“You must know that the houses of Constantinople were built by mixed teams of workers. The reason is clear to see. Turkish carpenters are very good at working and sawing wood, but they can’t carve stone. And a house without a stone foundation is an unstable house. That’s why we turn to Armenian, Greek, and Arab stonecutters. So some of the people dig the foundation: the others build the upper stories and the roof. … Of course, you know the Bible story of the Tower of Babel. Well, many people think the Lord scattered the tongues of men to punish them, but it’s exactly the opposite. He saw that uniformity made them proud, dedicated to enterprises as excessive as they were useless. Then he realized that humanity needed a corrective ad he made us the gift of differences. So the masons, of different customs and faiths, have to find a modus vivendi that allows them to conclude their construction of the building. And for that you need not a conceded, flaunted tolerance, like the tolerance of the powerful, but an experienced tolerance, lived out every day, lived with the awareness that if it is lost, the house will fall down and you will be left without shelter.”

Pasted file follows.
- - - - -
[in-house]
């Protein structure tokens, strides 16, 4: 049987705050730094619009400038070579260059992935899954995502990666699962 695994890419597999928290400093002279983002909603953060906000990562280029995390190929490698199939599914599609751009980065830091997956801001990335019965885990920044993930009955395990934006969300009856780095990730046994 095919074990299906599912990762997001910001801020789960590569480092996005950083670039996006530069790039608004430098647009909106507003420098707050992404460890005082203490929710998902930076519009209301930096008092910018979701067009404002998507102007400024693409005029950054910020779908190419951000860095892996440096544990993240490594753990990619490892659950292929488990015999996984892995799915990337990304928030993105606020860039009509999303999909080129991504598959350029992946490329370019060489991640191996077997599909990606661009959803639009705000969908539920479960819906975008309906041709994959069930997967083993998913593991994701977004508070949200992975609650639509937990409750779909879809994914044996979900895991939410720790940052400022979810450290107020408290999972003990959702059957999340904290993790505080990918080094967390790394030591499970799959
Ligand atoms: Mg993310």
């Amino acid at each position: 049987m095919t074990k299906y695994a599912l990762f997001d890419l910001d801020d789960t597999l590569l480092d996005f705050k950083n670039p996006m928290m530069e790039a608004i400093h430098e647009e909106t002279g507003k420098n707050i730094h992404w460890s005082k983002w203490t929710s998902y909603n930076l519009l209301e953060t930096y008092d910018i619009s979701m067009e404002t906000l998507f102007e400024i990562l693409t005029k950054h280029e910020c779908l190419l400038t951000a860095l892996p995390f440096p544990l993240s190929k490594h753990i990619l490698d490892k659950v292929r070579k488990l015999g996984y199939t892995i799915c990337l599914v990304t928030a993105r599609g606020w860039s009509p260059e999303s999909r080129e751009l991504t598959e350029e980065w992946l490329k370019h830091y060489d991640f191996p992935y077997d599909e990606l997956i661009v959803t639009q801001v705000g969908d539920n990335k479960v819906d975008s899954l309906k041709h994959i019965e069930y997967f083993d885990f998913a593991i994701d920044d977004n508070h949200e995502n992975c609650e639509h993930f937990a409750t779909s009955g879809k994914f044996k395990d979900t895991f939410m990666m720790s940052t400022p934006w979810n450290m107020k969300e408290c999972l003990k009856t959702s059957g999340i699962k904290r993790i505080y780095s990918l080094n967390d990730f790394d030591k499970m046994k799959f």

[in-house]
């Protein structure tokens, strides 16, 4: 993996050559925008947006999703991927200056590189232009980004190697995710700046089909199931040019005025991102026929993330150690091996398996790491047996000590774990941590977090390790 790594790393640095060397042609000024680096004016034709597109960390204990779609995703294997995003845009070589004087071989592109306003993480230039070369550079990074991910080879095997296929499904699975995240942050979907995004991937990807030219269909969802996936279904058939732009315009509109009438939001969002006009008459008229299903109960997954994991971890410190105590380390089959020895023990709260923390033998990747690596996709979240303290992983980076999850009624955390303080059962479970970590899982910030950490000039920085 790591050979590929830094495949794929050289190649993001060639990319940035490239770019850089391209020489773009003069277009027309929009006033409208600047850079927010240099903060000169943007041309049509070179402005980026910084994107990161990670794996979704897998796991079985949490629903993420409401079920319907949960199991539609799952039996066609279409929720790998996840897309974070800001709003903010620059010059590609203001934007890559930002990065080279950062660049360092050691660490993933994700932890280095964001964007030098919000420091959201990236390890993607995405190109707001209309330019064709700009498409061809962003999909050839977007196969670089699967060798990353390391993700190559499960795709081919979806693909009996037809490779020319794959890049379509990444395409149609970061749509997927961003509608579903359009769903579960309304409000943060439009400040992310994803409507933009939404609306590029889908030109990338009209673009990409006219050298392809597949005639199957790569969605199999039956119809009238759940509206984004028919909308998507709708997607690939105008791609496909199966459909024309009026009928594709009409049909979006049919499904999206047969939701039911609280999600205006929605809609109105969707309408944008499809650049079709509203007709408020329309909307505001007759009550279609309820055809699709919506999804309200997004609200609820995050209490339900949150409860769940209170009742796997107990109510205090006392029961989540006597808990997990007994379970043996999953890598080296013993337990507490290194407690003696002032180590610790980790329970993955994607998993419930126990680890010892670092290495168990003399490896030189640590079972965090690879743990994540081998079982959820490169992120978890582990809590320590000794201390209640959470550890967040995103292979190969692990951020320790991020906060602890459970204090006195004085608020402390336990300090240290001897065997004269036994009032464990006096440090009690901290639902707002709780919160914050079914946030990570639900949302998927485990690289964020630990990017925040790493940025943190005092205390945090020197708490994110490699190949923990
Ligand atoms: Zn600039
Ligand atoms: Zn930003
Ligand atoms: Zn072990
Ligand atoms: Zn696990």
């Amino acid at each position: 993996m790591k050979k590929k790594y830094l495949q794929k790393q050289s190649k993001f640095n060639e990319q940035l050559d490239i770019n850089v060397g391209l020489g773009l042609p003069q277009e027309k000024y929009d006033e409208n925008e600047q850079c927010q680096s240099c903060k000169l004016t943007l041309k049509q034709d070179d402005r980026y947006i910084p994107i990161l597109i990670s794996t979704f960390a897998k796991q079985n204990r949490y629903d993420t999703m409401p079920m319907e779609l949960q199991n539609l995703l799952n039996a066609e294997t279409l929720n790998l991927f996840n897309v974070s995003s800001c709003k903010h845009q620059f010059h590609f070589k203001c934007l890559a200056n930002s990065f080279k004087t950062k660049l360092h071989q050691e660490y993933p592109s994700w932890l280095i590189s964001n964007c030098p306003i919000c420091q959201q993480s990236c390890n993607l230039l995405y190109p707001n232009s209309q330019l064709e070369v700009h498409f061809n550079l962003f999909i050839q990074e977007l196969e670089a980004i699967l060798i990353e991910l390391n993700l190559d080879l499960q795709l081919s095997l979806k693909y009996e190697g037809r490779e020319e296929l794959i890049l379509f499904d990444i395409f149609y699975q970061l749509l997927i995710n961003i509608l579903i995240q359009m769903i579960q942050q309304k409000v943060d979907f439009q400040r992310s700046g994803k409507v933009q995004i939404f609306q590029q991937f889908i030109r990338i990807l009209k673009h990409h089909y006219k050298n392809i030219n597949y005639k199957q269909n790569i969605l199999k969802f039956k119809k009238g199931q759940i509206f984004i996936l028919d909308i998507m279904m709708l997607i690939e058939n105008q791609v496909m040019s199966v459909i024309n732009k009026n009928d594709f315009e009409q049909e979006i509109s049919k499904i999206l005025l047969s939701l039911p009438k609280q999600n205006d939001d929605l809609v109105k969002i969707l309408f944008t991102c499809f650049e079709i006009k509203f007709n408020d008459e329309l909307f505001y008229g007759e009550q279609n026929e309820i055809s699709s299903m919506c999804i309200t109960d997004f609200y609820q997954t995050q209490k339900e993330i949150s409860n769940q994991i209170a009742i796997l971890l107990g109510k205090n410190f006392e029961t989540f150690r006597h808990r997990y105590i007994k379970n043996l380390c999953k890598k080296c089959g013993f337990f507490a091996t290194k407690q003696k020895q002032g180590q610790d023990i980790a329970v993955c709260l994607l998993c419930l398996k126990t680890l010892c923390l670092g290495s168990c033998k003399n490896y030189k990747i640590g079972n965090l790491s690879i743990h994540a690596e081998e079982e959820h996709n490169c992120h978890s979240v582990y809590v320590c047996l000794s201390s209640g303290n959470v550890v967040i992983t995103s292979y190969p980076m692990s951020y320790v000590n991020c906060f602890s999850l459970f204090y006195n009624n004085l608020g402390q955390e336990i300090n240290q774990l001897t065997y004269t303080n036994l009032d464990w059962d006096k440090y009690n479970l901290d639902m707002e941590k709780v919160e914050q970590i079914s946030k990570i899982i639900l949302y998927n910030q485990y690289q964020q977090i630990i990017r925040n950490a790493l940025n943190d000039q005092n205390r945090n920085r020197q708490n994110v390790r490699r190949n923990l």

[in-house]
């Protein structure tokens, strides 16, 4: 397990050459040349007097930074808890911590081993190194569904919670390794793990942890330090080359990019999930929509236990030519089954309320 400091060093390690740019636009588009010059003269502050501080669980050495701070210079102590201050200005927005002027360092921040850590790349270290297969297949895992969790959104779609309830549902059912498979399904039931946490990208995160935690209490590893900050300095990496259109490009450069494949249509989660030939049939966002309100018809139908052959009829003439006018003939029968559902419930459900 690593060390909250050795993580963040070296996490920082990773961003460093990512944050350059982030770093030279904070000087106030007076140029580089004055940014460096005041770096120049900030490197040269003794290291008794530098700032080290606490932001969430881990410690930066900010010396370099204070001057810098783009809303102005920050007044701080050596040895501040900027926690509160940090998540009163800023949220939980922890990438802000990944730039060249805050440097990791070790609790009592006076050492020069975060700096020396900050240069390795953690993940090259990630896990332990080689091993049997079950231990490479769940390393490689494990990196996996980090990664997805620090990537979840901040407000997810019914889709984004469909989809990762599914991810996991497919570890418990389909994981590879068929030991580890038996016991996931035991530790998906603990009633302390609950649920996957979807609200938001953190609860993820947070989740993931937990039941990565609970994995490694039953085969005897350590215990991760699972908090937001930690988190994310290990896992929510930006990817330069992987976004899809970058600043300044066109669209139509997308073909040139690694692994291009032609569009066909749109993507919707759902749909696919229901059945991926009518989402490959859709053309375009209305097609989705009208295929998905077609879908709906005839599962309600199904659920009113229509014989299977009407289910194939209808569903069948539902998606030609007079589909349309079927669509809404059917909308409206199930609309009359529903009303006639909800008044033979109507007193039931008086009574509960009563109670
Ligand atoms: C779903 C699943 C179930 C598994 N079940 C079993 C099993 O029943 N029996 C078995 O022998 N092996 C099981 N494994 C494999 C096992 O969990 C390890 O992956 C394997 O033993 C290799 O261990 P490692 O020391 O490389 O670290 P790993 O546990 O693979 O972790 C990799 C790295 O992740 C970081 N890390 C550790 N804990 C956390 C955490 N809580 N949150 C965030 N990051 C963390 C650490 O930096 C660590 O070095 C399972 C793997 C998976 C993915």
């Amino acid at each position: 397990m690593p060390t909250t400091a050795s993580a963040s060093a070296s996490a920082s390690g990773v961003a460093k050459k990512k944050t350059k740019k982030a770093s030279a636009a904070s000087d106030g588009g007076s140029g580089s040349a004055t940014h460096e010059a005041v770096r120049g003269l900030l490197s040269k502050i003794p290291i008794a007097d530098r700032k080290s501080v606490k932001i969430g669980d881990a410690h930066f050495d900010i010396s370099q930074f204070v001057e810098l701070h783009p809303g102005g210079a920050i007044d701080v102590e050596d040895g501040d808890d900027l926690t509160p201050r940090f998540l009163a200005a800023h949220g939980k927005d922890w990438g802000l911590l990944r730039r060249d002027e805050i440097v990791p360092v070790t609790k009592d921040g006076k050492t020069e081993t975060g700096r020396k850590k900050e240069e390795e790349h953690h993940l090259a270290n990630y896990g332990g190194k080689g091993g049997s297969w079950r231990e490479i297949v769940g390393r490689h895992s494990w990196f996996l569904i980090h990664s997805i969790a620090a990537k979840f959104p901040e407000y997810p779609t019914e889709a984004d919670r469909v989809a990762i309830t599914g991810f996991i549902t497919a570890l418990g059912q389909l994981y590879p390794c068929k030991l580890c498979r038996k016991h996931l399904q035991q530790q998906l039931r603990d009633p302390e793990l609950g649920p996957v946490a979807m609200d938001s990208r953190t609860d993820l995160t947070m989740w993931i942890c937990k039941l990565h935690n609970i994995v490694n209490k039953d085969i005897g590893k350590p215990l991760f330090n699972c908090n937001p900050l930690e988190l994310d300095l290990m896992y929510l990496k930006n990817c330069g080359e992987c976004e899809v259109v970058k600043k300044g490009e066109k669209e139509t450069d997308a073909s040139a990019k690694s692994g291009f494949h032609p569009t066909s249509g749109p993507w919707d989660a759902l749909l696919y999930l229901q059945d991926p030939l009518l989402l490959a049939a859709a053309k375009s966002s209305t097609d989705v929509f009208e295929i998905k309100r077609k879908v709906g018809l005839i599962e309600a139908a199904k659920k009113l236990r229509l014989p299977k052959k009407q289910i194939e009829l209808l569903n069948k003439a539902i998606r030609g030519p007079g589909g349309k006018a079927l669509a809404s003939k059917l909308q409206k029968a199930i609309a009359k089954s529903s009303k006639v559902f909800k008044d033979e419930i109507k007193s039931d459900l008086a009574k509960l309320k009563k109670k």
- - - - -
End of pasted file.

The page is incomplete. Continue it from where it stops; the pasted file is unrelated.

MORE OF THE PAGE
from Wu Ming, Altai (London: Verso, 2103), p.73.